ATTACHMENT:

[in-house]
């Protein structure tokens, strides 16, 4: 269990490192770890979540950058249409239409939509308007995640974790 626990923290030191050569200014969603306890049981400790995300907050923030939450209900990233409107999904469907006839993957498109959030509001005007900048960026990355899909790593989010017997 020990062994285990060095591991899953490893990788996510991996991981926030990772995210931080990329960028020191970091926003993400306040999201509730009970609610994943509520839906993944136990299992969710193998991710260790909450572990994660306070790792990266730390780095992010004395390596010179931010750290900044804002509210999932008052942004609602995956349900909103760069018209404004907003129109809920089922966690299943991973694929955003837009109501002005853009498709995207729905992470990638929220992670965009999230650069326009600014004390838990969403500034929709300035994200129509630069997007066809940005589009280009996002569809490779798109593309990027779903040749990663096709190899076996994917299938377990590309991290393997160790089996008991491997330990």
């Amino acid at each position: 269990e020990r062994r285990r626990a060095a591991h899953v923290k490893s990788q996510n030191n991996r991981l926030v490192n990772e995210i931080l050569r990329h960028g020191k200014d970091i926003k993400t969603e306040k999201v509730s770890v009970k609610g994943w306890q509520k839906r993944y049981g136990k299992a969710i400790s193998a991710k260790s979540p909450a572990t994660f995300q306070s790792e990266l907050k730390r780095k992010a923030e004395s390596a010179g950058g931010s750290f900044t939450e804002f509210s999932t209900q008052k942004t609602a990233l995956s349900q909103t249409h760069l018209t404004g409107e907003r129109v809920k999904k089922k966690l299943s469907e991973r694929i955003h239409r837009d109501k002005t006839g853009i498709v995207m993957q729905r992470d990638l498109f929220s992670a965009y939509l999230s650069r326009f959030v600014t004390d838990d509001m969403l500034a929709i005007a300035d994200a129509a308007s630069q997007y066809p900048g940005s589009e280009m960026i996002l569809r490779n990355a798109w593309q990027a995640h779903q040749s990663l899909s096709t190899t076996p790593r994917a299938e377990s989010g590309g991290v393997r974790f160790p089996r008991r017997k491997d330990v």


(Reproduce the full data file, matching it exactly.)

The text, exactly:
[in-house]
């Protein structure tokens, strides 16, 4: 269990490192770890979540950058249409239409939509308007995640974790 626990923290030191050569200014969603306890049981400790995300907050923030939450209900990233409107999904469907006839993957498109959030509001005007900048960026990355899909790593989010017997 020990062994285990060095591991899953490893990788996510991996991981926030990772995210931080990329960028020191970091926003993400306040999201509730009970609610994943509520839906993944136990299992969710193998991710260790909450572990994660306070790792990266730390780095992010004395390596010179931010750290900044804002509210999932008052942004609602995956349900909103760069018209404004907003129109809920089922966690299943991973694929955003837009109501002005853009498709995207729905992470990638929220992670965009999230650069326009600014004390838990969403500034929709300035994200129509630069997007066809940005589009280009996002569809490779798109593309990027779903040749990663096709190899076996994917299938377990590309991290393997160790089996008991491997330990």
């Amino acid at each position: 269990e020990r062994r285990r626990a060095a591991h899953v923290k490893s990788q996510n030191n991996r991981l926030v490192n990772e995210i931080l050569r990329h960028g020191k200014d970091i926003k993400t969603e306040k999201v509730s770890v009970k609610g994943w306890q509520k839906r993944y049981g136990k299992a969710i400790s193998a991710k260790s979540p909450a572990t994660f995300q306070s790792e990266l907050k730390r780095k992010a923030e004395s390596a010179g950058g931010s750290f900044t939450e804002f509210s999932t209900q008052k942004t609602a990233l995956s349900q909103t249409h760069l018209t404004g409107e907003r129109v809920k999904k089922k966690l299943s469907e991973r694929i955003h239409r837009d109501k002005t006839g853009i498709v995207m993957q729905r992470d990638l498109f929220s992670a965009y939509l999230s650069r326009f959030v600014t004390d838990d509001m969403l500034a929709i005007a300035d994200a129509a308007s630069q997007y066809p900048g940005s589009e280009m960026i996002l569809r490779n990355a798109w593309q990027a995640h779903q040749s990663l899909s096709t190899t076996p790593r994917a299938e377990s989010g590309g991290v393997r974790f160790p089996r008991r017997k491997d330990v």